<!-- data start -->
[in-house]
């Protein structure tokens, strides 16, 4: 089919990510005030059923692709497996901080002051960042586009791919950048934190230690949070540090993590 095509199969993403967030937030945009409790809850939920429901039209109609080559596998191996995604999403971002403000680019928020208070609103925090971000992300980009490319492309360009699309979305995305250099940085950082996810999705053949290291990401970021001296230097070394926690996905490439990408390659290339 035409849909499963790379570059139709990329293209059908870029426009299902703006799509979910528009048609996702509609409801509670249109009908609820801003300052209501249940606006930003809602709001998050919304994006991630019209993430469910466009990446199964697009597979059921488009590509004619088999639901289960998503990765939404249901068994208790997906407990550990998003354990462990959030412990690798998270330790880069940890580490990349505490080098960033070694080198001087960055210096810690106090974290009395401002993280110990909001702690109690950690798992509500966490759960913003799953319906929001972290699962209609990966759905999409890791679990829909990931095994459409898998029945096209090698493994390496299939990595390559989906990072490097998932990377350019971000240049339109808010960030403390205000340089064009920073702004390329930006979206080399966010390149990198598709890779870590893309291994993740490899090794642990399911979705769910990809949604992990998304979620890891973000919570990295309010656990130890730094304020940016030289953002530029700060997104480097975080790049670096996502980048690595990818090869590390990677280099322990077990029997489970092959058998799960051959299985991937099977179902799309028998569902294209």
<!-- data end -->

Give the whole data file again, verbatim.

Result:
[in-house]
């Protein structure tokens, strides 16, 4: 089919990510005030059923692709497996901080002051960042586009791919950048934190230690949070540090993590 095509199969993403967030937030945009409790809850939920429901039209109609080559596998191996995604999403971002403000680019928020208070609103925090971000992300980009490319492309360009699309979305995305250099940085950082996810999705053949290291990401970021001296230097070394926690996905490439990408390659290339 035409849909499963790379570059139709990329293209059908870029426009299902703006799509979910528009048609996702509609409801509670249109009908609820801003300052209501249940606006930003809602709001998050919304994006991630019209993430469910466009990446199964697009597979059921488009590509004619088999639901289960998503990765939404249901068994208790997906407990550990998003354990462990959030412990690798998270330790880069940890580490990349505490080098960033070694080198001087960055210096810690106090974290009395401002993280110990909001702690109690950690798992509500966490759960913003799953319906929001972290699962209609990966759905999409890791679990829909990931095994459409898998029945096209090698493994390496299939990595390559989906990072490097998932990377350019971000240049339109808010960030403390205000340089064009920073702004390329930006979206080399966010390149990198598709890779870590893309291994993740490899090794642990399911979705769910990809949604992990998304979620890891973000919570990295309010656990130890730094304020940016030289953002530029700060997104480097975080790049670096996502980048690595990818090869590390990677280099322990077990029997489970092959058998799960051959299985991937099977179902799309028998569902294209």